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As you prepare for a photo session with clients you probably run through a checklist to make sure you don’t forget anything. Cameras? Check. Lenses? Check. Lighting modifiers? Good to go. Props, stepstools, spare batteries? Got ’em.
But one thing that often gets left behind, so to speak, is a set of expectations that you and your client might have for the photo session. You might have something in mind for the session based on your experience, your work with previous clients, or the particular set of gear you are bringing along. But if your clients have a different set of expectations it can spell big trouble and will require a lot more than a few batteries and extra memory cards to fix.
Think of the many ways in which your expectations influence your perception of the services and products you buy. When you go out to eat you will expect a certain level of service based on previous visits. If you go on vacation you will probably look for reviews online and base your satisfaction of the accommodations on how well those expectations were met.
If you hire a contractor to remodel your kitchen you will make sure to have lengthy discussions with them to make sure the work they perform is precisely what you want. It’s fair to say that as a consumer you probably base many of your buying decisions on expectations that have been set for you.
And yet, as a photographer, how often have you worked to set expectations for potential clients? Your website might proudly proclaim that you do weddings and formal events, but there are probably two dozen other photographers in your area who offer similar services. The same goes for most types of photography: families, youth sports, products, high school seniors, or even aerial drone images.
You’re good at what you do but what makes you stand out from the rest, and what can your clients expect when you show up to take pictures?
One of the first things I learned when I started doing portraits for clients was that the things which I thought were the most important were not at the top of my clients’ priority lists. I spent so much time thinking about pricing and choosing a template for my website that I neglected to properly craft a message letting clients know what they could really expect out of me.
A few dozen sample images of portraits in parks along with a testimonial or two are a great way to market yourself. But these don’t really tell clients much about your approach to a photo session or what you will do to get the shots they are looking for.
Think about the many ways in which you can set expectations in advance to let clients know how things will go. This goes well beyond simply telling your clients how much you charge, how many prints or images you will deliver, and whether you take checks or credit cards.
For a session to go smoothly think about the more esoteric expectations and do your best to manage them before a single click of your camera shutter. Some items to ponder would be…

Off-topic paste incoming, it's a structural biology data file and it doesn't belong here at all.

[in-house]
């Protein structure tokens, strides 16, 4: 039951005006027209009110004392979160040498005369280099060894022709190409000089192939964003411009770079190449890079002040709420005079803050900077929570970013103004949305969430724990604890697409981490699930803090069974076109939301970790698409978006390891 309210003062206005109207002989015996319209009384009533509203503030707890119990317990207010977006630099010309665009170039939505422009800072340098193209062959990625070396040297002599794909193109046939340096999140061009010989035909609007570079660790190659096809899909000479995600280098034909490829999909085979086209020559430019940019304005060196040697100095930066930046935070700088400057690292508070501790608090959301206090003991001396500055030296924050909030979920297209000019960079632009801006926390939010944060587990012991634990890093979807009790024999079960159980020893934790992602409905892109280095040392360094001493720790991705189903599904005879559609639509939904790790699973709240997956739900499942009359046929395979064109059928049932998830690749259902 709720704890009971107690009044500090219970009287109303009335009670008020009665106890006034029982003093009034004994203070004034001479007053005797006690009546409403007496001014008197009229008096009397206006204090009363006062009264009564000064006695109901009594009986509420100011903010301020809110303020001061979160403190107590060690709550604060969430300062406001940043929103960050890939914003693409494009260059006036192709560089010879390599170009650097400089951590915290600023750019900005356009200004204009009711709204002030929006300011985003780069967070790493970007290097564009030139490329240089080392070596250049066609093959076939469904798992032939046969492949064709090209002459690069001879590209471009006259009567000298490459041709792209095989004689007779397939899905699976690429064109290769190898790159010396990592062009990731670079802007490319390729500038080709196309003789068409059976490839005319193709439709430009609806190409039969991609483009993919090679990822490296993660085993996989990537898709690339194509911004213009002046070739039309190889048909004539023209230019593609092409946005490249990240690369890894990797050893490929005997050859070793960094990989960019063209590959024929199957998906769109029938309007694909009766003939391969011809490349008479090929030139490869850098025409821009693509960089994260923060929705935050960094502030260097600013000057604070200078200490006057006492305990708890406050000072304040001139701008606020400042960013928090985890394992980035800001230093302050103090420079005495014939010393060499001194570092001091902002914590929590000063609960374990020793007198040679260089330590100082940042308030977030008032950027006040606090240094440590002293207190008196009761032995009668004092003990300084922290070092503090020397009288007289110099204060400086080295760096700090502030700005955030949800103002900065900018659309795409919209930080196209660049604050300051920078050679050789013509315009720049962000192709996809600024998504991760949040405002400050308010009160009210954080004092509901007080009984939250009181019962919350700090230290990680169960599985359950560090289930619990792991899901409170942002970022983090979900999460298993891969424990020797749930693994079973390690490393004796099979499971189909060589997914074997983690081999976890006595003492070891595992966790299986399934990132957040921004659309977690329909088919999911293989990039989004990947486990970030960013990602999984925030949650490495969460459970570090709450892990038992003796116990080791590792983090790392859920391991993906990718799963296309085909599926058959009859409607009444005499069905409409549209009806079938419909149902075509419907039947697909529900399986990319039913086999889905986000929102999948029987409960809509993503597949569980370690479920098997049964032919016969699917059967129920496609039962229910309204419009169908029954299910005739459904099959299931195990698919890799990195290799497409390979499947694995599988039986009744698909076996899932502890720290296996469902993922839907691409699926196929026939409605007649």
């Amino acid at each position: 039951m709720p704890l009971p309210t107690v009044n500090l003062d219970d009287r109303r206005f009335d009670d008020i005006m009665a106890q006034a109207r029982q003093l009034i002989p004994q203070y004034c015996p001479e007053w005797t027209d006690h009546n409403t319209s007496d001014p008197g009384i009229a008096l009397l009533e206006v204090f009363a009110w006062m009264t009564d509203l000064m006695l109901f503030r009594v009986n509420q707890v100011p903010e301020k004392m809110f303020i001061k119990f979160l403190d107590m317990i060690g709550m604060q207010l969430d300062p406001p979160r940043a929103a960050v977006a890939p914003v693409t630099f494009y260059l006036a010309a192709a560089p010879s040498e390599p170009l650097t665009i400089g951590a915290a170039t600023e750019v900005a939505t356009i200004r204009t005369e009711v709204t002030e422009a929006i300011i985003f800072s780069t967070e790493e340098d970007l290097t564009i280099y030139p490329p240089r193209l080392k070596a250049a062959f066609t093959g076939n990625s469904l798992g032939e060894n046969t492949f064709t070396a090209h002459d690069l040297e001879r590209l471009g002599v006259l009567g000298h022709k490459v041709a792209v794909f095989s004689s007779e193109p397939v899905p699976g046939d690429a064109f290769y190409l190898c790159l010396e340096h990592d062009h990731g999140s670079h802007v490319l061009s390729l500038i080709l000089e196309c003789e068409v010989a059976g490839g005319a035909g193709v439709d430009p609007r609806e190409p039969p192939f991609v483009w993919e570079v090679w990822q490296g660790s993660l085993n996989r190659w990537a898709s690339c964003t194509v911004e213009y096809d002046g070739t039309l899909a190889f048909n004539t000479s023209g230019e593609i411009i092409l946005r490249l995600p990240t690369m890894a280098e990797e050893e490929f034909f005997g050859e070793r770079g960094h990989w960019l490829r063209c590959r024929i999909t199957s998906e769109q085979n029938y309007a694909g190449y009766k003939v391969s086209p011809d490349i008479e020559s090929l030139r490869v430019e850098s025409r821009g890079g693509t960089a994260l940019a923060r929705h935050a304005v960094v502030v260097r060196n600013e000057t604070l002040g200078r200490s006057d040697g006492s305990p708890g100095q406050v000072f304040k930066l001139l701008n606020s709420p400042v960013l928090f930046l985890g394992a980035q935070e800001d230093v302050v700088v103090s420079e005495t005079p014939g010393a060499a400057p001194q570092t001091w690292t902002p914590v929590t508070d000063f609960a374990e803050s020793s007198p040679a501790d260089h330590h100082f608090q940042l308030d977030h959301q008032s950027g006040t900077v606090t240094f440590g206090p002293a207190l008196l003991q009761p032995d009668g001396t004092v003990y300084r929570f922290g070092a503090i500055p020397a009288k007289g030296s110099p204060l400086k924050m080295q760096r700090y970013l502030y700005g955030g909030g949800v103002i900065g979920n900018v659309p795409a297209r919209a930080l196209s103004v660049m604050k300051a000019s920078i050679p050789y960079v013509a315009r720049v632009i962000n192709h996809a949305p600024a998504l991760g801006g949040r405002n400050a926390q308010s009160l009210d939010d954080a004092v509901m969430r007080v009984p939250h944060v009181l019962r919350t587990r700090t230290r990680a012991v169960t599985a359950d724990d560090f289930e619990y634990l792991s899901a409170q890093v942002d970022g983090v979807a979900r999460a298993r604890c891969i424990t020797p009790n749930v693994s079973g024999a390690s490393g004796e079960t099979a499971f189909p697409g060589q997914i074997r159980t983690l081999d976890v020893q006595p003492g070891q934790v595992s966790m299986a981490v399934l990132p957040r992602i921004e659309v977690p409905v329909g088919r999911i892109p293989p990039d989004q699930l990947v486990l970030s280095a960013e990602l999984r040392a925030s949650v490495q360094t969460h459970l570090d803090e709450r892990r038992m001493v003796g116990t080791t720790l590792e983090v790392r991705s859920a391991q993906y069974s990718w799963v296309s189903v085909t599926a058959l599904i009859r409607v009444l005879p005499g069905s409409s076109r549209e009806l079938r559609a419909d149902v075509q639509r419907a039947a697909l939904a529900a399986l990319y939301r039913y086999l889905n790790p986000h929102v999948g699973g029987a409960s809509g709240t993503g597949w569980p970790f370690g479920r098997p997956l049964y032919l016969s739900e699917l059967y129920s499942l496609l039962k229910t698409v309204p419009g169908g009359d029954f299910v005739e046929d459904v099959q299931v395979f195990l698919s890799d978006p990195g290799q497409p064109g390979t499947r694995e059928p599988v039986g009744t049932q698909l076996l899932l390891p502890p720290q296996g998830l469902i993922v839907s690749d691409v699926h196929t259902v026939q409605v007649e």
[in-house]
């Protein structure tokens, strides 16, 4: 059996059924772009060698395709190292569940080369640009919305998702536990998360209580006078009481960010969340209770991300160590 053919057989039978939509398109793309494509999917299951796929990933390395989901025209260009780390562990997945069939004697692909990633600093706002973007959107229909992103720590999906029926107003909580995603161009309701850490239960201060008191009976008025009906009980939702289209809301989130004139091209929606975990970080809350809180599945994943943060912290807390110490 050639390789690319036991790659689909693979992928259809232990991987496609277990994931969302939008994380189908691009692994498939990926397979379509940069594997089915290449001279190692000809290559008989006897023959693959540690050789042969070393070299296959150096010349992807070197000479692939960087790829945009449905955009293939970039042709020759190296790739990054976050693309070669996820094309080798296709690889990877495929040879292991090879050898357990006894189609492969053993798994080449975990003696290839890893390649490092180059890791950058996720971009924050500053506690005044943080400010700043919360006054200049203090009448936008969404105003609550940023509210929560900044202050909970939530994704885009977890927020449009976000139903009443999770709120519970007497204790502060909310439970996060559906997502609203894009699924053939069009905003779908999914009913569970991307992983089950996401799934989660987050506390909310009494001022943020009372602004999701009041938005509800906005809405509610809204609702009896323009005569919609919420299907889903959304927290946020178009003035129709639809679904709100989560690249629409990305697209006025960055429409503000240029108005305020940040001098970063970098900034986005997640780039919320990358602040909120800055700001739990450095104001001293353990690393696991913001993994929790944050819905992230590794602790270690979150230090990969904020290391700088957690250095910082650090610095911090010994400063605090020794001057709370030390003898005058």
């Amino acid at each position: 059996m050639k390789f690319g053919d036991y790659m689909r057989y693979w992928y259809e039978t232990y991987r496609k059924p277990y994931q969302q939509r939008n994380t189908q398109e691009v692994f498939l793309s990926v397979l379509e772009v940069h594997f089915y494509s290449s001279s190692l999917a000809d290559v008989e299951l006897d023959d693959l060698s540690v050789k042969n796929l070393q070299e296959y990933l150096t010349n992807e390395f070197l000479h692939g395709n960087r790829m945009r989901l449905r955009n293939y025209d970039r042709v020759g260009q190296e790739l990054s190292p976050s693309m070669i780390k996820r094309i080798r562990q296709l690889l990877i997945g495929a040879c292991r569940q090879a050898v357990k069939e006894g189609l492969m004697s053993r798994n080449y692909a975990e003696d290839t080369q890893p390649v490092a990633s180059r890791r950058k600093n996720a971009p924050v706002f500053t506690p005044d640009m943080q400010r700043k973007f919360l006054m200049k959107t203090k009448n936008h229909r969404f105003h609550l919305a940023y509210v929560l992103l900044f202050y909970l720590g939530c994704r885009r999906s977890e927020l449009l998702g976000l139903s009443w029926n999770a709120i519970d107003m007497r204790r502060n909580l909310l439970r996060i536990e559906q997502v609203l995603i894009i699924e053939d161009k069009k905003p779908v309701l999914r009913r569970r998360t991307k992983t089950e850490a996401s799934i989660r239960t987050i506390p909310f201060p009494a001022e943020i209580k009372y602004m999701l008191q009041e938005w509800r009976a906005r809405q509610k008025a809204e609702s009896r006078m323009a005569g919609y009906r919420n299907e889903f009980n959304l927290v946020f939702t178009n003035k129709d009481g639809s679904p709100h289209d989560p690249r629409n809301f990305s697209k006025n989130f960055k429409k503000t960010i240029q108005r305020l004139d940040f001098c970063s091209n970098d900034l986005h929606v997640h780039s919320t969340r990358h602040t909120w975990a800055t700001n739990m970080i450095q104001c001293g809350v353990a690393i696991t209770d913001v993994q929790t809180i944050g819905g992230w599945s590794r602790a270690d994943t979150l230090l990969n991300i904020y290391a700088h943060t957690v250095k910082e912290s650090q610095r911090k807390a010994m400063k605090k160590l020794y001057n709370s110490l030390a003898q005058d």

This is just a starting point. You are going to have other things that are unique to yourself and your photography. And even though some of these might be clearly spelled out in your contract, it’s a good idea to set and manage expectations clearly and without room for misinterpretation. A contract may cover you in legal terms, but don’t assume your clients have meticulously read and understand every single word.
In my experience, one of the best ways to set these expectations is to have some kind of real-time back-and-forth dialog with your clients. Exchanging information over email and social media is fine, but when it comes to hashing out the details of a photo session nothing beats a phone call or in-person meeting.
If the latter isn’t all that practical, then, by all means, talk with your clients on the phone or via video chat. This can help you set a positive tone for the session, ease their minds about any concerns they might have, and give you a chance to explain what they can expect. Reassure them that you have their best interests in mind.
There’s a flip side to setting expectations and it’s one that sometimes gets overlooked when planning or executing a photo session. You might have bent over backward to let your clients know what to expect from you, but what have you done to let your clients know what you expect from them?
Just as every photographer is different, each client is also unique. They have an attitude and approach that separates them from everyone else. In order to make sure things run smoothly, think about ways to communicate your expectations of them with your clients. Otherwise you, and they could end up knee-deep in frustration with no easy way out.
As before, these are only some of the things to consider when setting client expectations and the best way to go about doing that is with a phone call or other type of back-and-forth conversation. This information might be on your website, but it’s incumbent on you as the photographer to do everything you can to make sure your clients know what you expect of them. Don’t simply just assume they have read through every page of your site.
Finally, one tip that might be useful to you is to make a checklist of these items so you have it handy during conversations with the client. This way you can update it over time as new issues come to light, and you can make sure to properly address all the most pressing expectation issues that could come into play before, during, and after a session.
The goal here is to make every session a positive experience for your clients as well as yourself, and the more work you do to manage expectations for all parties involved, the happier everyone will be.
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